“Go forth from your land, from your birthplace, and from your father’s house to the land that I will show you.” (Genesis 12:1) This initial command of “go forth…to the land that I will show you,” marks not only the beginning of Abraham’s personal spiritual journey in the Biblical text, but also marks a central theme that runs through the Bible in its entirety. For, the journey to the land of Israel does not end with Abraham’s arrival, but continues on as his descendants embark on their journey as a newly born nation through the wilderness in order to arrive in the land of their forefathers. Indeed, it is a journey that has continued throughout history and continues today with the creation of the modern State of Israel and the renewed return of the Jewish people to their ancestral homeland.
I’ll be perfectly honest. I am not a Biblical scholar, nor am I a historian. But, I am about to embark on a new journey, or an old journey, as it were, and return to the land of Israel, to the land of my forefathers, as an olah chadasha. It happens to be that my group flight with Nefesh B’Nefesh on October 7 coincides with the weekly Torah portion of “Lech Lecha.” So, when I attend synagogue (providing I am not sleeping off my jetlag) on my first Shabbat in Israel, I will hear the words spoken to Abraham and truly feel the significance of the call to come to the land, to return home.
Recalling my first visit to Israel as a high school student in 2005, I vividly remember a classmate of mine describing the experience of coming to Israel as follows: Israel is a place we have learned about our entire lives. Coming here for the first time is like going on a blind date, but already being in love. This classmate has no idea how many times I have quoted her on this, so I thank her for the analogy. The truth of these words has been echoed in the sentiments of almost every person I have spoken to after visiting Israel. We have all fallen in love. We love this country with all of its flaws, its triumphs, its passions, its contradictions, its promises, its people, and that special something that no one can really put their finger on, but simply feel being present in the land.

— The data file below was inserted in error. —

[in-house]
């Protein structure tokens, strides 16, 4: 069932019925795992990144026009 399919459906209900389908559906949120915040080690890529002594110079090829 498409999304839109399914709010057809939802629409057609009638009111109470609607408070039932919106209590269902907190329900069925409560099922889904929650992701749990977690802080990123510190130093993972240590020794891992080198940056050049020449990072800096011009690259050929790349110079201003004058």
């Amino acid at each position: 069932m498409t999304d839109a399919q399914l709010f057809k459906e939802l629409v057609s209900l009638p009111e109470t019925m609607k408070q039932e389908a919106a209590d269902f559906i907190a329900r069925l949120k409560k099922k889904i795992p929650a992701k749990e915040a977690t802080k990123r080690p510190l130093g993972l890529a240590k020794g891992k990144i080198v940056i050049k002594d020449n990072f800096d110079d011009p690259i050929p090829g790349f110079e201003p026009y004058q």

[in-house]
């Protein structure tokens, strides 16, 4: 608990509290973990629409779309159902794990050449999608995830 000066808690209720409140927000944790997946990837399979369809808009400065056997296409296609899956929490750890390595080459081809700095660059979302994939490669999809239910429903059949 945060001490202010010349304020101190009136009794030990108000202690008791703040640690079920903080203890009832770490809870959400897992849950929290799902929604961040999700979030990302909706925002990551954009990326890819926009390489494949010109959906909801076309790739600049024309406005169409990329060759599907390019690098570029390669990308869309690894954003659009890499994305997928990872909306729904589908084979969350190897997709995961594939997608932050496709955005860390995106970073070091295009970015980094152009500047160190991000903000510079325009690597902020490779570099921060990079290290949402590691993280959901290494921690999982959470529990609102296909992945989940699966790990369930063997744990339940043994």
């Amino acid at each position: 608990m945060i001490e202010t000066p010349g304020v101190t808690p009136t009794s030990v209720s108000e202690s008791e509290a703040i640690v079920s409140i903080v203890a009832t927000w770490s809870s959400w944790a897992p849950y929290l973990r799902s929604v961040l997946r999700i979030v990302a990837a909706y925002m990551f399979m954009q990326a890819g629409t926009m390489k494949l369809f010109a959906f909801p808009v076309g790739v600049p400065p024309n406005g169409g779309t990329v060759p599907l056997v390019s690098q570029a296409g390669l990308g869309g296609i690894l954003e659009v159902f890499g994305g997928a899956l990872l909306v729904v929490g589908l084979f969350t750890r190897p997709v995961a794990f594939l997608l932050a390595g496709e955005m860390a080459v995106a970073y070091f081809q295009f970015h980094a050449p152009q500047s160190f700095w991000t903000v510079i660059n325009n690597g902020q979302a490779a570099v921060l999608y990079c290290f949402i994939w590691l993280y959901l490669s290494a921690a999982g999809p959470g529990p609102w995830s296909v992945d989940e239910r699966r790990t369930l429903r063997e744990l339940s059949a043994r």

Now, I know it is not all fun and games over there. It is not some wonderland, and living there will not bring the same excitement or emotional experience as a Birthright trip or an NCSY summer program. Not every day will bring a new spiritual awakening. What I do know though, is that it will be a special privilege to live there –a privilege I am willing to work hard to maintain, a life I will work hard to build and develop. What I know is that when, please G-d, I raise a family in Israel, my children will return home from school knowing far more Torah than I know, and their Jewish identity will be built not only through their home life, or their schooling, but in their society. They will celebrate holidays together with their nation, see sukkot built on the balconies of apartment buildings, enjoy the glowing lights of the Chanukiah rather than be inundated with Christmas songs (as catchy as they can be). They will celebrate in Israel’s victories and mourn her losses. They will serve to protect their country, and they will contribute meaningfully to its continued progress.
This past June, I marched up 5th Avenue in New York City as a part of the Israel Day Parade along with thousands of supporters of Israel. I was marching with SAR Academy, a Modern Orthodox Jewish day school located in Riverdale, New York. As we were moving along the parade route, another float pulled in ahead of us. It was the Nefesh B’Nefesh float. There I was, marching in support of Israel with my present life, and fifty feet ahead, my future plans pulled into sight. On that day I felt the significance of the steps I was taking from my present to my future. And, when I board my flight on October 7th to arrive in Israel during the week of “Lech Lecha,” I go knowing that I am going forth from my land, my birthplace and my parents’ house in good company.